• Sometimes I make fun of myself to protect me and safeguard myself from not being taken seriously.
  • I avoid socialising and going outside to hide my faults.
  • Every time I face criticism, I forget who I am and I start to focus on my negatives alone.
  • I feel lost for words when I am confronted or hurt. My heart starts to beat fast.
  • My emotions go unbearably strong and unstoppable. Sometimes I just don’t feel like experiencing them at all.

Note: These signs are just for you to keep a self-check, they are not meant for diagnosis purposes. If you can relate with most of them we recommend you to seek professional help on an immediate basis.

Also Read: Top 10 Online Therapy and Counseling Programs 2020

Causes of Rejection Sensitive Dysphoria: Where is it all coming from?

The cause behind rejection sensitive dysphoria is not believed to be caused by a single factor. Although, the exact reasons are not yet fully known some of the possible explanations are:

  • Certain cases have shown that RSD can be passed down through families. Some people are genetically predisposed to RSD.
  • Having a history of rejection or neglect early in their life. This can result from having over critical parents which impacts how they view themselves.
  • Having neglectful parents or sour parental relationships might result in low self-esteem and intense fear of rejection.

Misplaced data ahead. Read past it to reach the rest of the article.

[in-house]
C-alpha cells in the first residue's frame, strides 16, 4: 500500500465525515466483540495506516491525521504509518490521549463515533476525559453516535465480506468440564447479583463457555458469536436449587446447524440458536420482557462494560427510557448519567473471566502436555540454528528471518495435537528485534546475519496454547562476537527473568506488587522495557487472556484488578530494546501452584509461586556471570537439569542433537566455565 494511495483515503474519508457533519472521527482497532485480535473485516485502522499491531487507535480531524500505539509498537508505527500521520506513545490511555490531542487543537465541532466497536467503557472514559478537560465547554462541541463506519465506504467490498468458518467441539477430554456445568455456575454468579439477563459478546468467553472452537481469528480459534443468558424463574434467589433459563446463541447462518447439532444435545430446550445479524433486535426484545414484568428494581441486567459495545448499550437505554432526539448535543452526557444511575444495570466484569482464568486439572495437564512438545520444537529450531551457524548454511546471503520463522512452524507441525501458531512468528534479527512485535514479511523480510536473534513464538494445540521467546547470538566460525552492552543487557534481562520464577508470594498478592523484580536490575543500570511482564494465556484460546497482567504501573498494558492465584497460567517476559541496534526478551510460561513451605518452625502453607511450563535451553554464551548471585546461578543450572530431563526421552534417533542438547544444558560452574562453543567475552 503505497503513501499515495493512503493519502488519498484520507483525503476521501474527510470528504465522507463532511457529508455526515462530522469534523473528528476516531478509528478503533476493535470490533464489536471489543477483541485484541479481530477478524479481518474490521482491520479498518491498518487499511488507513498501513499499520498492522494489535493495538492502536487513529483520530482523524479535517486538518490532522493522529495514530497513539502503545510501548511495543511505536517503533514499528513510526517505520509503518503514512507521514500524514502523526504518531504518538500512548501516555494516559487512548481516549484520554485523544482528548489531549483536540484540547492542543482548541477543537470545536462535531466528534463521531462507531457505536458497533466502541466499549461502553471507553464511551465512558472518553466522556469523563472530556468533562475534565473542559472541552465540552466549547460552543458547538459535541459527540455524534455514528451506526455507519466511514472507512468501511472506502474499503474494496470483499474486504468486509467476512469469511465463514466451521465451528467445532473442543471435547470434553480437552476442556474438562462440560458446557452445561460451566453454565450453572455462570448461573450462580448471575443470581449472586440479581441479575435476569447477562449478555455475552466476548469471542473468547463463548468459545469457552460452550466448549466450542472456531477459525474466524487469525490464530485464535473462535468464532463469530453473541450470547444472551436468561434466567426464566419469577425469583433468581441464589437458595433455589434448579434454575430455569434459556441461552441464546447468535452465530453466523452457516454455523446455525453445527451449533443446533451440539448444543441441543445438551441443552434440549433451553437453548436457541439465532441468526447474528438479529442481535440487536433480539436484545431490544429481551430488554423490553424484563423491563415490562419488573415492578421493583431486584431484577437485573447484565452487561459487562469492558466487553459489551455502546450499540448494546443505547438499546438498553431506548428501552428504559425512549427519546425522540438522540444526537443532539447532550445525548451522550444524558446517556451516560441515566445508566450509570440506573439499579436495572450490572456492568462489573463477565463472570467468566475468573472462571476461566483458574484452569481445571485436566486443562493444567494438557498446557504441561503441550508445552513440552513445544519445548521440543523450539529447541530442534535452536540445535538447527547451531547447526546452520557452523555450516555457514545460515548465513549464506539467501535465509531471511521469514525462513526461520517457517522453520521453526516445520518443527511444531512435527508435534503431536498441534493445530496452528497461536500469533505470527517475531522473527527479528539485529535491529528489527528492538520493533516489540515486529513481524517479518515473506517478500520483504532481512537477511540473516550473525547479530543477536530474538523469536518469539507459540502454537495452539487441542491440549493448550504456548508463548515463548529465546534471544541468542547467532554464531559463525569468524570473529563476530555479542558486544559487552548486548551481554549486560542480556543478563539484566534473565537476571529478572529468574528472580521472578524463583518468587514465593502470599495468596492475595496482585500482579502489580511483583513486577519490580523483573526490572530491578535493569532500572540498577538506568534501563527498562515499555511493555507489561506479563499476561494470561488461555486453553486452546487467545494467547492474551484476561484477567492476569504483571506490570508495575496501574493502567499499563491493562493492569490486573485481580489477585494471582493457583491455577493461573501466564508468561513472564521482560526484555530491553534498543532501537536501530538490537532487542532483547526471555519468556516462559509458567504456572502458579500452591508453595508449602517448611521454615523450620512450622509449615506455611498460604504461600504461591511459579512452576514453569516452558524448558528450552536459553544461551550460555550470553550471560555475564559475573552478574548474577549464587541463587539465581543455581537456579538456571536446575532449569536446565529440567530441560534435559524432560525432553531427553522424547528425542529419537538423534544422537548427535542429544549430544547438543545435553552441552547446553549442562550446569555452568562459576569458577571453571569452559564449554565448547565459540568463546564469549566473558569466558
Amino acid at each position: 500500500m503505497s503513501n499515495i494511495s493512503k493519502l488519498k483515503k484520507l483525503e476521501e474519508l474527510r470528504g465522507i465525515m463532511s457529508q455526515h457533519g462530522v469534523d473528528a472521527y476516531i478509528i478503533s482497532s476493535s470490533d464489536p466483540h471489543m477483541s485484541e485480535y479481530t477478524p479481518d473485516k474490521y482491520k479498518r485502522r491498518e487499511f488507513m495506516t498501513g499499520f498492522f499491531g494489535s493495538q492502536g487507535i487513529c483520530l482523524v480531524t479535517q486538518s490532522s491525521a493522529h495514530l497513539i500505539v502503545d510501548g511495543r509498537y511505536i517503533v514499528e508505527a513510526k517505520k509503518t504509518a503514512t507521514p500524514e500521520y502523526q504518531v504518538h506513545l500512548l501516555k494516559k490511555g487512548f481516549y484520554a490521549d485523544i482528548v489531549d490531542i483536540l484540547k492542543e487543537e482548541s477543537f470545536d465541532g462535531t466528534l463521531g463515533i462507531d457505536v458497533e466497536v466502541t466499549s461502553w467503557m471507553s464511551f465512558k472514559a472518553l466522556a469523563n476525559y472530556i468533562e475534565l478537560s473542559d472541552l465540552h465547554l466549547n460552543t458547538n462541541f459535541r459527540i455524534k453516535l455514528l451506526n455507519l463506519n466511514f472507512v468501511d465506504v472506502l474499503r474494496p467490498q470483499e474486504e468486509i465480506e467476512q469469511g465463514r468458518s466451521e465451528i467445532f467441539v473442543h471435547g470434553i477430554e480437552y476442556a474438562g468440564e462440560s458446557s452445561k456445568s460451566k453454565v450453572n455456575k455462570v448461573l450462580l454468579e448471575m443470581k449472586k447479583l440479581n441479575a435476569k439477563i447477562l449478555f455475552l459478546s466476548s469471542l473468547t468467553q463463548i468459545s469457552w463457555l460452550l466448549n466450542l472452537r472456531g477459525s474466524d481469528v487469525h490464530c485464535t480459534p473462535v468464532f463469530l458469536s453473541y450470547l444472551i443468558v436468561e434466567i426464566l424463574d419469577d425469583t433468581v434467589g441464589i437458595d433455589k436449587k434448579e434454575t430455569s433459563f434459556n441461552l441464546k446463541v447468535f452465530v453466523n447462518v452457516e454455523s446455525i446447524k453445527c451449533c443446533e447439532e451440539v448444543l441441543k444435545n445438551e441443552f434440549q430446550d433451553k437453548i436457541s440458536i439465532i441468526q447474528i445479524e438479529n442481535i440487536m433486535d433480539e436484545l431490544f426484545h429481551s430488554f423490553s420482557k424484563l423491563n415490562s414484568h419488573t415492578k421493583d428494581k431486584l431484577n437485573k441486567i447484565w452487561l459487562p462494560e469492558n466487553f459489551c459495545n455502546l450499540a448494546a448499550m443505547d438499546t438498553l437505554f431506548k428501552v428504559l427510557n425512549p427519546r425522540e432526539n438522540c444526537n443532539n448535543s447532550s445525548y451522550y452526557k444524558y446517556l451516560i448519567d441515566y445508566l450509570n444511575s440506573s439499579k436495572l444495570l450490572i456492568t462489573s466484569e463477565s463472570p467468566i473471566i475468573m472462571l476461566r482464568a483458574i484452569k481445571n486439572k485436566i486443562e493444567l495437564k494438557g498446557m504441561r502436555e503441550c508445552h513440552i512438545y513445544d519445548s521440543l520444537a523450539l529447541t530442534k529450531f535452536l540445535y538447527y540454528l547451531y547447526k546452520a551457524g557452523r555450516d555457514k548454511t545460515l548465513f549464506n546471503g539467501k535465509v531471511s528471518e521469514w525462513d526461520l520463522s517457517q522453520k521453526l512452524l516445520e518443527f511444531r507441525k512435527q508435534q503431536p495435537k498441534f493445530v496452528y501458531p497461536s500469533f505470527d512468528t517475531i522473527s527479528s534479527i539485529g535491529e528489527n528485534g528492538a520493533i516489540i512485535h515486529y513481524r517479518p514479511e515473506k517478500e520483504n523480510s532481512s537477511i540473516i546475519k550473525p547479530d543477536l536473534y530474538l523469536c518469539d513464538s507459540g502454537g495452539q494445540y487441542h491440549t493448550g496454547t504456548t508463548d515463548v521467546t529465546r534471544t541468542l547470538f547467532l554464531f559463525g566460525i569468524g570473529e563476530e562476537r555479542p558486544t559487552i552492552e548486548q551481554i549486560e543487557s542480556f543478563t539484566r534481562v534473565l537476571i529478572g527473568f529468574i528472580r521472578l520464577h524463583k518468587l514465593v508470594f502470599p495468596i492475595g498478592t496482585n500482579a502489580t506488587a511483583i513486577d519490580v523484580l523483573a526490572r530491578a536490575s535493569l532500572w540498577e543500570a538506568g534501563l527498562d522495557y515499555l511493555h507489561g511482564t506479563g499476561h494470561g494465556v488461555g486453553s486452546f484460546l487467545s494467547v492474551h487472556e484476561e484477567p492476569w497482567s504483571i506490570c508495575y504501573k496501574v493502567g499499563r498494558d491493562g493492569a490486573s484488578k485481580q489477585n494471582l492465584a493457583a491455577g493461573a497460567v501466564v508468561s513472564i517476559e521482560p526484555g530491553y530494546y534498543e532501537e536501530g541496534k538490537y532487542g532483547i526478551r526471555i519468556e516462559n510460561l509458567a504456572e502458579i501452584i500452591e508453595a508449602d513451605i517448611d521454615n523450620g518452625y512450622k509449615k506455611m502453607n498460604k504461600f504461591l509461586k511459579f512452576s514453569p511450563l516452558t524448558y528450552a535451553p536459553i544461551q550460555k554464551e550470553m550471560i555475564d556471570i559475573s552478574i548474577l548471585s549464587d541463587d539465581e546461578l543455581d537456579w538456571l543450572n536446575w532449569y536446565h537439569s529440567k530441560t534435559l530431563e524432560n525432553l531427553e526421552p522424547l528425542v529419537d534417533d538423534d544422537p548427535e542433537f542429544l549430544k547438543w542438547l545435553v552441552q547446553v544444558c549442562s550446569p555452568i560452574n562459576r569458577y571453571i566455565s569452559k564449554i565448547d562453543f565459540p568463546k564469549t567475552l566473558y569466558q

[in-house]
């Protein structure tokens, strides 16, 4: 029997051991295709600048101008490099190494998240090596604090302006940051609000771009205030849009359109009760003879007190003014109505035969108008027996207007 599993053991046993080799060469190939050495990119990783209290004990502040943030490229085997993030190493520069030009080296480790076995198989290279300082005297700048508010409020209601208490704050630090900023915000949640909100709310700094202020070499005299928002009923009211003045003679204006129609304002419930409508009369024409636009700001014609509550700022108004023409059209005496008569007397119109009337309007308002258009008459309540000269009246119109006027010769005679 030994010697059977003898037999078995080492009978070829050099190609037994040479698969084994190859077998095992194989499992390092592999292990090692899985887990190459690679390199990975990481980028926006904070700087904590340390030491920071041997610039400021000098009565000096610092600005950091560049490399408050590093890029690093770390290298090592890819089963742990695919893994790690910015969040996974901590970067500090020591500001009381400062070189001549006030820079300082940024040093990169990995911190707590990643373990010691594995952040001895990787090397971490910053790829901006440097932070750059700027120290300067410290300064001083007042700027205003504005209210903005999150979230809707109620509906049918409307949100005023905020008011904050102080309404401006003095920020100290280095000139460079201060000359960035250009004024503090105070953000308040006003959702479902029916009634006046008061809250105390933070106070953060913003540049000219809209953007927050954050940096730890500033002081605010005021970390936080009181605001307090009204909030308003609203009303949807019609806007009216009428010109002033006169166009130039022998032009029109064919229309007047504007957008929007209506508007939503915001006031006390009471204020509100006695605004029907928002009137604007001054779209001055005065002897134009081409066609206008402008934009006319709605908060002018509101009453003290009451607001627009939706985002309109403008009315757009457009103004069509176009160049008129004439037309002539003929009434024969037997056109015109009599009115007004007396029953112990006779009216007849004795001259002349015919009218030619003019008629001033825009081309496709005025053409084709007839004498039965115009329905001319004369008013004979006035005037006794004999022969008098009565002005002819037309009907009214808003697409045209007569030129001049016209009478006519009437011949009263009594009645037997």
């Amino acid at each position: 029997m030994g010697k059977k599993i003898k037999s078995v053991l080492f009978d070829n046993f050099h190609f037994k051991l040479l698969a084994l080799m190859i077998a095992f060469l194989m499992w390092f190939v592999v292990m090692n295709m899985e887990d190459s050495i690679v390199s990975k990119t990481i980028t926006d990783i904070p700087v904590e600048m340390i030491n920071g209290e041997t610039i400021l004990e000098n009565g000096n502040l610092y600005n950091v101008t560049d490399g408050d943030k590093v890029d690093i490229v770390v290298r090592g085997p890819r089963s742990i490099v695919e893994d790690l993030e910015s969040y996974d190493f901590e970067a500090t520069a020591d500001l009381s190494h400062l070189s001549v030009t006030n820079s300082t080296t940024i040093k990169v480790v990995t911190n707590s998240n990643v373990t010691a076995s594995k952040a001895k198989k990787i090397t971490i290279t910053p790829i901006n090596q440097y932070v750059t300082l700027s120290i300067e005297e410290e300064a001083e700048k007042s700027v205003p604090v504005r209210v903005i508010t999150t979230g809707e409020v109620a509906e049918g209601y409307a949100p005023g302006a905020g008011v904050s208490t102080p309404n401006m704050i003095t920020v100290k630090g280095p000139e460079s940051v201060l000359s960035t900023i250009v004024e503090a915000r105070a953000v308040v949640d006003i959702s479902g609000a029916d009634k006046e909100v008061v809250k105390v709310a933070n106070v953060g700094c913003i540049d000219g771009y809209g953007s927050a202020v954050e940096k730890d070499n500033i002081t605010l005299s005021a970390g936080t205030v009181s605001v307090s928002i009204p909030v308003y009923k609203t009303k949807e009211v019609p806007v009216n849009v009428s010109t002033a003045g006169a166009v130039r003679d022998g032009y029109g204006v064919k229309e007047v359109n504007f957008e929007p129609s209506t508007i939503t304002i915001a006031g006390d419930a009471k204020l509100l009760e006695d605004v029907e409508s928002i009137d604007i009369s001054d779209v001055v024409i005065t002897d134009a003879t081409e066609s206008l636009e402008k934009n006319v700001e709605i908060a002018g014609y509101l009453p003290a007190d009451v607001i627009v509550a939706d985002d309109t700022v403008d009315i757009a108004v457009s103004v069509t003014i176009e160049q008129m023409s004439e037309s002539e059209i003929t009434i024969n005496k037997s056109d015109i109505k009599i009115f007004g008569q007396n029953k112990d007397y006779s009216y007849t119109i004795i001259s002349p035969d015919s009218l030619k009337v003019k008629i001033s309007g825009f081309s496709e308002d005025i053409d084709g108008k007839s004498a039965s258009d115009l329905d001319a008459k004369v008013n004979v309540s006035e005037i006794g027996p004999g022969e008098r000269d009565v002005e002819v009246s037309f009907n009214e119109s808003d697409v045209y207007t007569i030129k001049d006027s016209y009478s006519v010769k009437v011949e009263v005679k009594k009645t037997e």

• Sometimes the instances of being bullied by peers or being rejected by a romantic partner at early stages of life
  • There is a strong connection between RSD and ADHD or autism. Emotional dysregulation being an important indicator of these conditions, RSD is majorly found in people who are undergoing them.

Popular FAQs on Rejection Sensitive Dysphoria

1. Why only ADHD or ADD people experience rejection-sensitive dysphoria?

Rejection is unbearable for all. But, for people with ADHD or ADD gets more hurt from the emotional response than others without the condition. They are unable to control their emotional responses or hypersensitivity.

2. What are the triggers of rejection sensitive dysphoria?

The intense mood shifts are generally triggered by one of the following:

  • Rejection
  • Criticism (even the constructive one)
  • Persistent negative self-talk (perceived or real)

3. What are the best treatment approaches for rejection sensitive dysphoria?

Till now there is no therapy-based treatment approach for RSD. However, certain medications have shown to work in bringing some relief. Surprisingly, the one treatment approach that has worked like wonders is healthy coping strategies. If you learn the right coping mechanism you will be able to deal with the signs and symptoms of RSD.

Now that you know everything about rejection sensitive dysphoria go check on your loved ones and try to understand them at a deeper level.

If you are struggling with ADHD, ADD, or autism, understand that these unbearable emotional responses are just a symptom of your mental health condition. They don’t define you. So, giddy up and start working on them before they start interfering with your normal functioning.

More power to you!!!